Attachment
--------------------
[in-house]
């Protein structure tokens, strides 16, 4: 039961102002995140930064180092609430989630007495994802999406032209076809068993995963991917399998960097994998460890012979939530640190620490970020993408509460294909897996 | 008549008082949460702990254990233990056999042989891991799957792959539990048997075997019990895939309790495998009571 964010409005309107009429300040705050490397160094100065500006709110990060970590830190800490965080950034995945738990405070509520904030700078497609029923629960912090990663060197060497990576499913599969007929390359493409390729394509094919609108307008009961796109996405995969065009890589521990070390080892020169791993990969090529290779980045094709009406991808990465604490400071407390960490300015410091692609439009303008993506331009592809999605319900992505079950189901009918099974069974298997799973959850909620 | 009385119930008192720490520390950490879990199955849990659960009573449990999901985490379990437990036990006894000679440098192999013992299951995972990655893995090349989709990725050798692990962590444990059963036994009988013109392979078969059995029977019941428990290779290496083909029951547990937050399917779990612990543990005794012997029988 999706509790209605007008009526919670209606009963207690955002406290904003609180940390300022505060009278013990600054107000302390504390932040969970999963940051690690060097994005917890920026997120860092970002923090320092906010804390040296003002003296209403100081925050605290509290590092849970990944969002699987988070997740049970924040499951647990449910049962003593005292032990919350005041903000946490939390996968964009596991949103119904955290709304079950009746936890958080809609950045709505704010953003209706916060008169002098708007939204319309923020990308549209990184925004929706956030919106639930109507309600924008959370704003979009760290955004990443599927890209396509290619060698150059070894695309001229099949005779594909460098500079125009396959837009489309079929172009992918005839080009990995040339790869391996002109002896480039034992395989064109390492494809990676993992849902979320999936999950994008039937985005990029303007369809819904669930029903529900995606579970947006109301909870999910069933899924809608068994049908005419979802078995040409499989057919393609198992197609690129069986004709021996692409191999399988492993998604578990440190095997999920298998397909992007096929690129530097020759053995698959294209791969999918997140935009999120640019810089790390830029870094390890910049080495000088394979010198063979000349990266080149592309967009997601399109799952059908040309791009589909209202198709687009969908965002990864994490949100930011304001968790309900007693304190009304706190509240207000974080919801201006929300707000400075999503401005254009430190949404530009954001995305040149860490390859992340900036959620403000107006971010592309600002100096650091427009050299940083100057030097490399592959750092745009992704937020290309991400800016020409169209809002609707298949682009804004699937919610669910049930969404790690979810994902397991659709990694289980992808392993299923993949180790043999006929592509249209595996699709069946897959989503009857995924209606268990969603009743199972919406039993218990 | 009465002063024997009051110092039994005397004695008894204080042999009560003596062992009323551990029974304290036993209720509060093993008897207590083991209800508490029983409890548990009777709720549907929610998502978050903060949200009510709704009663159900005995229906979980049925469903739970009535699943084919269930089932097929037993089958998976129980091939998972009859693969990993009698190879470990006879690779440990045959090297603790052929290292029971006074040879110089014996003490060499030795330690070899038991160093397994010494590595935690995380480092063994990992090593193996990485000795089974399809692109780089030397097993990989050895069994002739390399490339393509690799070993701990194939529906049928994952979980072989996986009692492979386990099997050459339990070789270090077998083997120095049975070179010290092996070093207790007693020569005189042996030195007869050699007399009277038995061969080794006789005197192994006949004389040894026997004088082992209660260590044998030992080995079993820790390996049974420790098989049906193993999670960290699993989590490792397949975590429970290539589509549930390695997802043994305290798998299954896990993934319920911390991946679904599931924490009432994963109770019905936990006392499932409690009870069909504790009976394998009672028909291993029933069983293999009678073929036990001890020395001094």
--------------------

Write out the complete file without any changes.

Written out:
[in-house]
């Protein structure tokens, strides 16, 4: 039961102002995140930064180092609430989630007495994802999406032209076809068993995963991917399998960097994998460890012979939530640190620490970020993408509460294909897996 | 008549008082949460702990254990233990056999042989891991799957792959539990048997075997019990895939309790495998009571 964010409005309107009429300040705050490397160094100065500006709110990060970590830190800490965080950034995945738990405070509520904030700078497609029923629960912090990663060197060497990576499913599969007929390359493409390729394509094919609108307008009961796109996405995969065009890589521990070390080892020169791993990969090529290779980045094709009406991808990465604490400071407390960490300015410091692609439009303008993506331009592809999605319900992505079950189901009918099974069974298997799973959850909620 | 009385119930008192720490520390950490879990199955849990659960009573449990999901985490379990437990036990006894000679440098192999013992299951995972990655893995090349989709990725050798692990962590444990059963036994009988013109392979078969059995029977019941428990290779290496083909029951547990937050399917779990612990543990005794012997029988 999706509790209605007008009526919670209606009963207690955002406290904003609180940390300022505060009278013990600054107000302390504390932040969970999963940051690690060097994005917890920026997120860092970002923090320092906010804390040296003002003296209403100081925050605290509290590092849970990944969002699987988070997740049970924040499951647990449910049962003593005292032990919350005041903000946490939390996968964009596991949103119904955290709304079950009746936890958080809609950045709505704010953003209706916060008169002098708007939204319309923020990308549209990184925004929706956030919106639930109507309600924008959370704003979009760290955004990443599927890209396509290619060698150059070894695309001229099949005779594909460098500079125009396959837009489309079929172009992918005839080009990995040339790869391996002109002896480039034992395989064109390492494809990676993992849902979320999936999950994008039937985005990029303007369809819904669930029903529900995606579970947006109301909870999910069933899924809608068994049908005419979802078995040409499989057919393609198992197609690129069986004709021996692409191999399988492993998604578990440190095997999920298998397909992007096929690129530097020759053995698959294209791969999918997140935009999120640019810089790390830029870094390890910049080495000088394979010198063979000349990266080149592309967009997601399109799952059908040309791009589909209202198709687009969908965002990864994490949100930011304001968790309900007693304190009304706190509240207000974080919801201006929300707000400075999503401005254009430190949404530009954001995305040149860490390859992340900036959620403000107006971010592309600002100096650091427009050299940083100057030097490399592959750092745009992704937020290309991400800016020409169209809002609707298949682009804004699937919610669910049930969404790690979810994902397991659709990694289980992808392993299923993949180790043999006929592509249209595996699709069946897959989503009857995924209606268990969603009743199972919406039993218990 | 009465002063024997009051110092039994005397004695008894204080042999009560003596062992009323551990029974304290036993209720509060093993008897207590083991209800508490029983409890548990009777709720549907929610998502978050903060949200009510709704009663159900005995229906979980049925469903739970009535699943084919269930089932097929037993089958998976129980091939998972009859693969990993009698190879470990006879690779440990045959090297603790052929290292029971006074040879110089014996003490060499030795330690070899038991160093397994010494590595935690995380480092063994990992090593193996990485000795089974399809692109780089030397097993990989050895069994002739390399490339393509690799070993701990194939529906049928994952979980072989996986009692492979386990099997050459339990070789270090077998083997120095049975070179010290092996070093207790007693020569005189042996030195007869050699007399009277038995061969080794006789005197192994006949004389040894026997004088082992209660260590044998030992080995079993820790390996049974420790098989049906193993999670960290699993989590490792397949975590429970290539589509549930390695997802043994305290798998299954896990993934319920911390991946679904599931924490009432994963109770019905936990006392499932409690009870069909504790009976394998009672028909291993029933069983293999009678073929036990001890020395001094």